Last week we had a house showing early in the morning on a super sunny day, so Callie and Beck and I went to my parents’ neighborhood to have a walk (they have these killer trails) and play on the playground. The neighborhood playground is small but newish and appears safe – not that I know what I’m looking for. It doesn’t have swings, though, and so the only thing Beck can really do on it since she can’t walk is slide, but that only works with the help of two people. She likes it…medium. The first time or two she’s pretty baffled, then she likes it for a time or two, and then she’s over it. Five trips down the slide is plenty, man.
Honestly, 10 minutes at a playground is plenty for me too, so I should probably count my blessings.
Being as young as she is, it’s so funny to think about all the regular things she can’t do yet that (in theory) will become second nature to her in the nearer-than-I’d-like future. I don’t worry about big kids on slides, I don’t accidentally hurl myself off beds (gah this girl has no sense of danger except for when it comes to walking), I type without congratulating myself daily on the skill.
When babies are babies, it’s just counting poops and hoping they eat and sleep, and that’s enough. But the toddler years, I’m learning, are about faster development than I can keep track of. This is mostly due to my lack of baby bookkeeping (ask if Beck has a baby book, or guess the answer), but also there are more new skills each week that I don’t even notice because they happen seamlessly, often without fanfare. Sometimes I’ll look at another adult and say “Has she done that yet?” but often we miss it entirely for a day or two, which isn’t sad necessarily, just is what it is. It’s wonderful and nostalgic and exciting and scary all at the same time.
Of course, as we watch her master new skills, we talk about things that she might not be so great at. Will she struggle with sports or in school? Will she be bullied or be a bully? Some things are in our control, of course, but some things are inherent in a person no matter what external factors present themselves.
I, for instance, can’t make coffee. We have a French press situation that involves grinding beans, heating up water (I can do that part!), measuring grounds, steeping, etc. I just can’t be bothered. I didn’t drink coffee growing up or in my twenties, but when I had Beck I started drinking at least one cup in the mornings, just to feel slightly less zombie-like. I did this every day except for when Jay was out of town, and I still do. I was lamenting this the other day to a friend of mine and she stared at me blankly like “there are solutions here.” Of course, I could learn to make the coffee. Or! Nespresso machine with gourmesso coffee alternative to Nespresso capsules (cheaper, fair trade, FLAVORS). This actually works in my favor because I love flavored coffees and Jay doesn’t, which means we never have them. Plus, George Clooney is an ‘esso guy because the pods are wayyyyy better for the environment than another single-use pod coffee system that we won’t name?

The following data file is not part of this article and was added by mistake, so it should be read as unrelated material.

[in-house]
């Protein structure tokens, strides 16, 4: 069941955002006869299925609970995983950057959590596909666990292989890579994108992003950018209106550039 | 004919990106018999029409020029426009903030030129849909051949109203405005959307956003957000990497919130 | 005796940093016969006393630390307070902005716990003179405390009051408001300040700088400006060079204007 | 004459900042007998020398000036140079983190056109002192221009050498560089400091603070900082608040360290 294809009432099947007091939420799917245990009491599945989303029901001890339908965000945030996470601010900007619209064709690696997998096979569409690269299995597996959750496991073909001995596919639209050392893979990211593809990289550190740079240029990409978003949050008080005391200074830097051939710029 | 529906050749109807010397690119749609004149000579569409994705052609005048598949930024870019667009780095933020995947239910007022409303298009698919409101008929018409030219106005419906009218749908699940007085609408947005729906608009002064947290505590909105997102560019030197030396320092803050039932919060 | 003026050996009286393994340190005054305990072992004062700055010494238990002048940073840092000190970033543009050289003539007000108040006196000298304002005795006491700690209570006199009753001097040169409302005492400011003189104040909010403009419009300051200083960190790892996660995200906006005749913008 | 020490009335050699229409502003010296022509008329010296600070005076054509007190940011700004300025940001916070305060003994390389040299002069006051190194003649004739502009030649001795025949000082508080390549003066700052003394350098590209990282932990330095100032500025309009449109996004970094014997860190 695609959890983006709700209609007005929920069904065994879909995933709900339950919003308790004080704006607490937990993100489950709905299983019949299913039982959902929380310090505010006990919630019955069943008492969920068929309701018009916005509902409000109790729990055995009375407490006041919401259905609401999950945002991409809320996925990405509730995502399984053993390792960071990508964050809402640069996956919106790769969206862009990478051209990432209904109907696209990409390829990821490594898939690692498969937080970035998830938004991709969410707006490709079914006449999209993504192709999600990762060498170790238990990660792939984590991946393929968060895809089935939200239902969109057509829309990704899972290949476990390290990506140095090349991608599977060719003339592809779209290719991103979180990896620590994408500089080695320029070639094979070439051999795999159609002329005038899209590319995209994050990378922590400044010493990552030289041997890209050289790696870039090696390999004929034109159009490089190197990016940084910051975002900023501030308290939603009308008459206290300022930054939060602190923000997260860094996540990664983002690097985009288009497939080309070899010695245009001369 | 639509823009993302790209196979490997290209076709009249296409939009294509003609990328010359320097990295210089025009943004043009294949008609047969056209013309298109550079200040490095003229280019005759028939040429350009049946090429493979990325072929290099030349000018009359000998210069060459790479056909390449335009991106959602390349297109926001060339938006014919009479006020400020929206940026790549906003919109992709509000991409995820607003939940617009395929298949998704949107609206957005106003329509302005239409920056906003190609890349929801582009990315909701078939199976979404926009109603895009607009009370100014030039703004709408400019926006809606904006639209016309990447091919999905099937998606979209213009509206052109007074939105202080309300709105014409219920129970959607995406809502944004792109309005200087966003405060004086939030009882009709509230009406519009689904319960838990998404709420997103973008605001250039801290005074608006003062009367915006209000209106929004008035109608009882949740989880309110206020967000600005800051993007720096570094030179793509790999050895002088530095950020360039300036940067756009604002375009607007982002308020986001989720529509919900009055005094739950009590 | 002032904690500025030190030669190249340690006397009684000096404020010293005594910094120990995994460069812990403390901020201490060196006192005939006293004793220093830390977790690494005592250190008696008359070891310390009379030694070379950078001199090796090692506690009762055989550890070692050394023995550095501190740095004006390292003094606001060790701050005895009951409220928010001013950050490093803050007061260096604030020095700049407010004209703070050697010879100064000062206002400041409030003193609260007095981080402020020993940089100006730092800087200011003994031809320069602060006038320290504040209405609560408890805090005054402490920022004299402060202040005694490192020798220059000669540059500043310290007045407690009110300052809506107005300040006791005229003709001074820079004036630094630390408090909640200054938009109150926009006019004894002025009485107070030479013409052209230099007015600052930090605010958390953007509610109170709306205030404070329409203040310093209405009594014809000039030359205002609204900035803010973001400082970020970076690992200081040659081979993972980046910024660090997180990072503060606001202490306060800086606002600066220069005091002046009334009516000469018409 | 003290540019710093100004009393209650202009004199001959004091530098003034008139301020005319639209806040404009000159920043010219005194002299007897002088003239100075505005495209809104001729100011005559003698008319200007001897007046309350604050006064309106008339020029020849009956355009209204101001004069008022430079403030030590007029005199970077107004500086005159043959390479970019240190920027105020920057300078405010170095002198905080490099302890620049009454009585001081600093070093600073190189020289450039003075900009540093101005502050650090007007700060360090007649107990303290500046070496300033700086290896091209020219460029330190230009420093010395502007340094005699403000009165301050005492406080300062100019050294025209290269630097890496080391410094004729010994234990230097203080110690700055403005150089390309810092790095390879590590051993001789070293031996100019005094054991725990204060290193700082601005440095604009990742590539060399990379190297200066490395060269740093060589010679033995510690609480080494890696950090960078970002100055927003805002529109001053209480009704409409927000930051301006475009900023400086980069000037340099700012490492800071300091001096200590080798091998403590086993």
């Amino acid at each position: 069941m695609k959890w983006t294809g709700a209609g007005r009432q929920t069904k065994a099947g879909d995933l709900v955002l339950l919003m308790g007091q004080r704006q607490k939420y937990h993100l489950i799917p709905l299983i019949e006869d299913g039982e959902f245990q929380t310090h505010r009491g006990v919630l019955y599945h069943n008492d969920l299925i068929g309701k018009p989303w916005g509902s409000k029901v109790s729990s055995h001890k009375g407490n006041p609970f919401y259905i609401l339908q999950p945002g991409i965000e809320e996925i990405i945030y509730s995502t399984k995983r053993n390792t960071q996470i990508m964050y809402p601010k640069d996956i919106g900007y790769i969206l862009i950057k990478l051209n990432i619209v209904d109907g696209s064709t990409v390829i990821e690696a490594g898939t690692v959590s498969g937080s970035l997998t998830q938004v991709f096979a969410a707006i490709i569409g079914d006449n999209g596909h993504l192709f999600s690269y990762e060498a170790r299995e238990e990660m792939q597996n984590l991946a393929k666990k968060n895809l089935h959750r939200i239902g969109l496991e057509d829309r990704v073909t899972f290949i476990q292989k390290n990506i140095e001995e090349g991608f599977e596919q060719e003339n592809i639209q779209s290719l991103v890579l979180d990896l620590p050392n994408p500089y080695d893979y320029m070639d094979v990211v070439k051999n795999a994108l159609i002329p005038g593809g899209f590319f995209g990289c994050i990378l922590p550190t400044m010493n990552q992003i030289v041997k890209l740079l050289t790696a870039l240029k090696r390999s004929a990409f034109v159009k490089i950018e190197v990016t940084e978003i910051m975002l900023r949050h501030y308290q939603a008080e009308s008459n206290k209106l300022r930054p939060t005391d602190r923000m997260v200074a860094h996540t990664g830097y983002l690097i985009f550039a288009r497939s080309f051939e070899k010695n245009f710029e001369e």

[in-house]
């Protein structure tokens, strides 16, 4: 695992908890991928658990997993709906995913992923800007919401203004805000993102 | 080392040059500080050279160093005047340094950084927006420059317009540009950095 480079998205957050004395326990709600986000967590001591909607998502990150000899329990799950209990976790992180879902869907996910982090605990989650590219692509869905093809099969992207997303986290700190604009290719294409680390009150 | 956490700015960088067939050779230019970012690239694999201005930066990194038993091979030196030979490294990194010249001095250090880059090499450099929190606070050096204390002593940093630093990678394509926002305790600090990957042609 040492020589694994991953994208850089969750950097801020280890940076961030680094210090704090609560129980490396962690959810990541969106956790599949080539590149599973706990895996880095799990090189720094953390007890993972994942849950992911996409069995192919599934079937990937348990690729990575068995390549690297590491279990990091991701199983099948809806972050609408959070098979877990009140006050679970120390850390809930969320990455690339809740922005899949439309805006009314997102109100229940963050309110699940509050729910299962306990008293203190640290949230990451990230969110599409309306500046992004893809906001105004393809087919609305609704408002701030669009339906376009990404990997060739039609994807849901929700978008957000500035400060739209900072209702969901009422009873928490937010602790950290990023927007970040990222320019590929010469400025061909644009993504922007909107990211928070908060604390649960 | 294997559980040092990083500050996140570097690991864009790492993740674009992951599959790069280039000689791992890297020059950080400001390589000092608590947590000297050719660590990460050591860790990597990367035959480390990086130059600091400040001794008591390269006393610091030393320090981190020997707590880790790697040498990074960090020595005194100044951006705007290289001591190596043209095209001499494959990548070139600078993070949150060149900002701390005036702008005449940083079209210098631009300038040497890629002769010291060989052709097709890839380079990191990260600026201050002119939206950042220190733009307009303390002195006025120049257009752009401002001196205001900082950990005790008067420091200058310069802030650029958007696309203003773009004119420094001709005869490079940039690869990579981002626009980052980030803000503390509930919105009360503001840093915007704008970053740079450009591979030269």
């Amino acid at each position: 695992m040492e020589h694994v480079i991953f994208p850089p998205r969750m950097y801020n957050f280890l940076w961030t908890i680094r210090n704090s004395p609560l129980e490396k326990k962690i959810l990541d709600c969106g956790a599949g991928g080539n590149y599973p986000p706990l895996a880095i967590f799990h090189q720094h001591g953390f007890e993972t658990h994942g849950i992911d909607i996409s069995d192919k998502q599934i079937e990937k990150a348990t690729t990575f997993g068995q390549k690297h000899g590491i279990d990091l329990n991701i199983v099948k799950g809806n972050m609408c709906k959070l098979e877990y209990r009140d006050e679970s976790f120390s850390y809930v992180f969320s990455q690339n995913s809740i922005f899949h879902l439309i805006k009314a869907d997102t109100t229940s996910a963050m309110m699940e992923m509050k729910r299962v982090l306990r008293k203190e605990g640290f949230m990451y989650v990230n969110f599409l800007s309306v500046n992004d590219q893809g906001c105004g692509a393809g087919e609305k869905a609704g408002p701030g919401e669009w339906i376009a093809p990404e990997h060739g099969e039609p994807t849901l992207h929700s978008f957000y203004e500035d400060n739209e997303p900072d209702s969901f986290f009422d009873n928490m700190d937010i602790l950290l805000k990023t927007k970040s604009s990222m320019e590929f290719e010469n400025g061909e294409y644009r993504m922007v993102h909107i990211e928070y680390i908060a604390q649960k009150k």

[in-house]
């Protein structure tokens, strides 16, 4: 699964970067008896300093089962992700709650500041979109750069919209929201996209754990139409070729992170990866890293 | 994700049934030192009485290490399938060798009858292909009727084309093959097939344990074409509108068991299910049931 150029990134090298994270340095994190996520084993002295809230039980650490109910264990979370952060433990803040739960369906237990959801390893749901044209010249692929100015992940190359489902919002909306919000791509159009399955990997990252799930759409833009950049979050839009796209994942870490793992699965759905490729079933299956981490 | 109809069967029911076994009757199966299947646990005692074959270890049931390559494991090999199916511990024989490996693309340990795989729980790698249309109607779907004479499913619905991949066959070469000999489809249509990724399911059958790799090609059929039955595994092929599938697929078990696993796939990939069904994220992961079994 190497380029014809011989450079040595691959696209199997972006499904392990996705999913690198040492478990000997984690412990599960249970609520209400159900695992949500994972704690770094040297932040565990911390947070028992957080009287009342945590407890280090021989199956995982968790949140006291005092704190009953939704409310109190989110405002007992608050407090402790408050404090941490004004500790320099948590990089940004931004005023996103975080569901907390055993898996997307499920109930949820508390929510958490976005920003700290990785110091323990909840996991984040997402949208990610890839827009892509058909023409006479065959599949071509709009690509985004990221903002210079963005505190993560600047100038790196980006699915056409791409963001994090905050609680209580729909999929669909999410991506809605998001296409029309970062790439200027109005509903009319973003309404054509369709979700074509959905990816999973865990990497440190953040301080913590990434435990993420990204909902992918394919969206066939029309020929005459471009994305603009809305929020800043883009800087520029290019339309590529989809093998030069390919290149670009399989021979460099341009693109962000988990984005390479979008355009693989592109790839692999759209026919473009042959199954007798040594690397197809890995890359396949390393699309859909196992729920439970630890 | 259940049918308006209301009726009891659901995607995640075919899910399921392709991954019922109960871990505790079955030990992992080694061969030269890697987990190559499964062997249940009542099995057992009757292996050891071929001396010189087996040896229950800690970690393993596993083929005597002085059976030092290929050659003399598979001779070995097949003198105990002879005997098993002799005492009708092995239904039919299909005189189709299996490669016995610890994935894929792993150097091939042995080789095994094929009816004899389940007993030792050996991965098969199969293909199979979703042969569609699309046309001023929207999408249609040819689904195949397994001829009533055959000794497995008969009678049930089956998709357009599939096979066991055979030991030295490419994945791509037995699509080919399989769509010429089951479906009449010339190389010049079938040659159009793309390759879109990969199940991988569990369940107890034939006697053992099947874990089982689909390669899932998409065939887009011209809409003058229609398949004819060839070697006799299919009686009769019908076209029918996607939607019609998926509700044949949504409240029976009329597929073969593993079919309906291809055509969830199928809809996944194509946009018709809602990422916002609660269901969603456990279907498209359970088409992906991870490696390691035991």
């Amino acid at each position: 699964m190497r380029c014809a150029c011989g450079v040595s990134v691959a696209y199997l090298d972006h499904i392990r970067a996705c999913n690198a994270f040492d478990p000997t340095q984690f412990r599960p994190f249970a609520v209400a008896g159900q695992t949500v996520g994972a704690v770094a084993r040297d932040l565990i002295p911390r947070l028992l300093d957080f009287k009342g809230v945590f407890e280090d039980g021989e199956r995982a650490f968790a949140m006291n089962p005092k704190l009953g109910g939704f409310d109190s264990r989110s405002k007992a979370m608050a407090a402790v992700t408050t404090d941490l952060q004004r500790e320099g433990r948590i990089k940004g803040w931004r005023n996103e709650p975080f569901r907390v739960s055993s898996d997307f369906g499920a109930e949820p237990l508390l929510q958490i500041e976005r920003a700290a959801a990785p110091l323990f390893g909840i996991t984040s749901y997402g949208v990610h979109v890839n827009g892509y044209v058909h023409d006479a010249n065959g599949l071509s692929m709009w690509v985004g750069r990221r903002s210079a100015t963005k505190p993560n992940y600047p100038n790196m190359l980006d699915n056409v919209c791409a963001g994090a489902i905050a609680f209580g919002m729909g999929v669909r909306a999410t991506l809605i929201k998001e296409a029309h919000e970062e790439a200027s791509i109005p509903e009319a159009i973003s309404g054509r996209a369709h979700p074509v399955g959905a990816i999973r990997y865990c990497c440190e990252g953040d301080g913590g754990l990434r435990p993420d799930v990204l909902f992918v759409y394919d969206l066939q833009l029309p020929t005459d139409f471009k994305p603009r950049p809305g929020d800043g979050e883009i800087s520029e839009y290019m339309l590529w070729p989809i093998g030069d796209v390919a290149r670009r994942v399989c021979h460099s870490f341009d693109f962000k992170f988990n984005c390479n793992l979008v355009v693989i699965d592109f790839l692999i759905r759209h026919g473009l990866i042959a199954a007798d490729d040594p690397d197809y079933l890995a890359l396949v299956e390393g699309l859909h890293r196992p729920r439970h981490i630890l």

If George is in, I’m in, is my point.
So Beck will learn to slide super fast and high and it’ll scare me and then I’ll realize she’s good at it. And if there are things she’s not great at she’ll figure ways around those too, with shortcuts or help from others. She’s already learning to ask for help when walking, we stand her up and she says “hand,” and I’m like NEVER WALK ALONE I WILL HOLD YOUR HAND THROUGH LIFE. It’s adorable and makes me weepy. It’s so interesting to watch nothing turn into something without a ton of input on my part, much as I’d like to take credit for how epic she is. Biology and human nature are excellent in that way.